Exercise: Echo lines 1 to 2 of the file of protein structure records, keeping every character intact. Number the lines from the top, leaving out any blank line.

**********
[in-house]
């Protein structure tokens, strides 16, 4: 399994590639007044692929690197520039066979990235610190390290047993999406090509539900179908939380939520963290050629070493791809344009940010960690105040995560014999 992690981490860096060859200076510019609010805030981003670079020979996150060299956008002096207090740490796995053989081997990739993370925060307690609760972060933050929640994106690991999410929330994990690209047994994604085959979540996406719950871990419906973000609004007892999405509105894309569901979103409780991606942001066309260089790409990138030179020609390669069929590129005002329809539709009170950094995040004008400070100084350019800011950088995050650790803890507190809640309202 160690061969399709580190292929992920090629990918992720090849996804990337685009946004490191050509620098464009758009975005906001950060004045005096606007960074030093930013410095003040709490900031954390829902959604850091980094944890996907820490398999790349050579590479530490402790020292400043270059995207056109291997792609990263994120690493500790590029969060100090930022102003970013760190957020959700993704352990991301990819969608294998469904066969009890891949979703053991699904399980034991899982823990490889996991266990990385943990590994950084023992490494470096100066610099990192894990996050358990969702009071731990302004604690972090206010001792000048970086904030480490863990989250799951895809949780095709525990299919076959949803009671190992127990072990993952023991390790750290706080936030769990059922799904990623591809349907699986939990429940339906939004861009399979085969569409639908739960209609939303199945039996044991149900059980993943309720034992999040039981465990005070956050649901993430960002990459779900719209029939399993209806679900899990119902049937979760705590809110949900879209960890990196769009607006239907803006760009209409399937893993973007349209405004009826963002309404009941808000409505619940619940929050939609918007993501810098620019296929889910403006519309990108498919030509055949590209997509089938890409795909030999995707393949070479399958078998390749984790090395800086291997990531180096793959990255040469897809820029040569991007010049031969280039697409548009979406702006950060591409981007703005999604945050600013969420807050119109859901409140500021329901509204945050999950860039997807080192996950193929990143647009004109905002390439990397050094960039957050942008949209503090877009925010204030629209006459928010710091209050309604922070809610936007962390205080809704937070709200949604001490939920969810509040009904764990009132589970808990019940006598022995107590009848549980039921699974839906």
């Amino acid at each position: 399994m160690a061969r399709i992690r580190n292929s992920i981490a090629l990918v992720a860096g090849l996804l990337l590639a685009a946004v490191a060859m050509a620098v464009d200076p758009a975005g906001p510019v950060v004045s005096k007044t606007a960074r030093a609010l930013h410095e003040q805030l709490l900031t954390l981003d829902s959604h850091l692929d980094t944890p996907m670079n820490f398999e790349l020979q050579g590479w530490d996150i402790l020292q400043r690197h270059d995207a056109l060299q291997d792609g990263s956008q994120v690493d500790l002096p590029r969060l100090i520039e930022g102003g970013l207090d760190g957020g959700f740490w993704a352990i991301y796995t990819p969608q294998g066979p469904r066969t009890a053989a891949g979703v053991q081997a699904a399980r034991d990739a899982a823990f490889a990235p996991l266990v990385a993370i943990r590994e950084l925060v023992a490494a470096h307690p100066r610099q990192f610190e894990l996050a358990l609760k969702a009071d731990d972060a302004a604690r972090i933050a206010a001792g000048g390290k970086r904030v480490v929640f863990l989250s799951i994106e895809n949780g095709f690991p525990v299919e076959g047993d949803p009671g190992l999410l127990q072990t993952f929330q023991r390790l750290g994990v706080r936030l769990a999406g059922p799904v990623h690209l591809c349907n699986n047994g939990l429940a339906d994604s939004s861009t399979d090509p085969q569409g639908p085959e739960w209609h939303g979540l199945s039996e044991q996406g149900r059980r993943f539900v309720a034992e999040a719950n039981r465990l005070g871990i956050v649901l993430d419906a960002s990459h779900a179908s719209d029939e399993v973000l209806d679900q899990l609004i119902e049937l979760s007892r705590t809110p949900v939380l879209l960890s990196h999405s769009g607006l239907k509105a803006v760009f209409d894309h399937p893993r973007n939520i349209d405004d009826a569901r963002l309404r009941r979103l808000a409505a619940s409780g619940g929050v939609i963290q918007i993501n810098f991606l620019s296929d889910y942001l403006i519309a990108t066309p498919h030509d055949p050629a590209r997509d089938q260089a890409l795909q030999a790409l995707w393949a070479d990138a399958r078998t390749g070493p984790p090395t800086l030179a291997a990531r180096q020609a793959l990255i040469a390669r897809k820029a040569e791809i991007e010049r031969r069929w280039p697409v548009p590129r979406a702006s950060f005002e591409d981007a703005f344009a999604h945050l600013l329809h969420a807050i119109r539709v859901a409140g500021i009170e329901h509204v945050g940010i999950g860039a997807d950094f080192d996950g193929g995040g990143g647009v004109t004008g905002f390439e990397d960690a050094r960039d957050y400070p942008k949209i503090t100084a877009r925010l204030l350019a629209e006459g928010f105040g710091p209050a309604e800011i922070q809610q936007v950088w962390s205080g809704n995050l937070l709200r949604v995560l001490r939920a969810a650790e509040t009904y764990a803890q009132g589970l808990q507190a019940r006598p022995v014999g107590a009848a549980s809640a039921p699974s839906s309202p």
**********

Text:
[in-house]
């Protein structure tokens, strides 16, 4: 399994590639007044692929690197520039066979990235610190390290047993999406090509539900179908939380939520963290050629070493791809344009940010960690105040995560014999 992690981490860096060859200076510019609010805030981003670079020979996150060299956008002096207090740490796995053989081997990739993370925060307690609760972060933050929640994106690991999410929330994990690209047994994604085959979540996406719950871990419906973000609004007892999405509105894309569901979103409780991606942001066309260089790409990138030179020609390669069929590129005002329809539709009170950094995040004008400070100084350019800011950088995050650790803890507190809640309202 160690061969399709580190292929992920090629990918992720090849996804990337685009946004490191050509620098464009758009975005906001950060004045005096606007960074030093930013410095003040709490900031954390829902959604850091980094944890996907820490398999790349050579590479530490402790020292400043270059995207056109291997792609990263994120690493500790590029969060100090930022102003970013760190957020959700993704352990991301990819969608294998469904066969009890891949979703053991699904399980034991899982823990490889996991266990990385943990590994950084023992490494470096100066610099990192894990996050358990969702009071731990302004604690972090206010001792000048970086904030480490863990989250799951895809949780095709525990299919076959949803009671190992127990072990993952023991390790750290706080936030769990059922799904990623591809349907699986939990429940339906939004861009399979085969569409639908739960209609939303199945039996044991149900059980993943309720034992999040039981465990005070956050649901993430960002990459779900719209029939399993209806679900899990119902049937979760705590809110949900879209960890990196769009607006239907803006760009209409399937893993973007349209405004009826963002309404009941808000409505619940619940929050939609918007993501810098620019296929889910403006519309990108498919030509055949590209997509089938890409795909030999995707393949070479399958078998390749984790090395800086291997990531180096793959990255040469897809820029040569991007010049031969280039697409548009979406702006950060591409981007703005999604945050600013969420807050119109859901409140500021329901509204945050999950860039997807080192996950193929990143647009004109905002390439990397050094960039957050942008949209503090877009925010204030629209006459928010710091209050309604922070809610936007962390205080809704937070709200949604001490939920969810509040009904764990009132589970808990019940006598022995107590009848549980039921699974839906």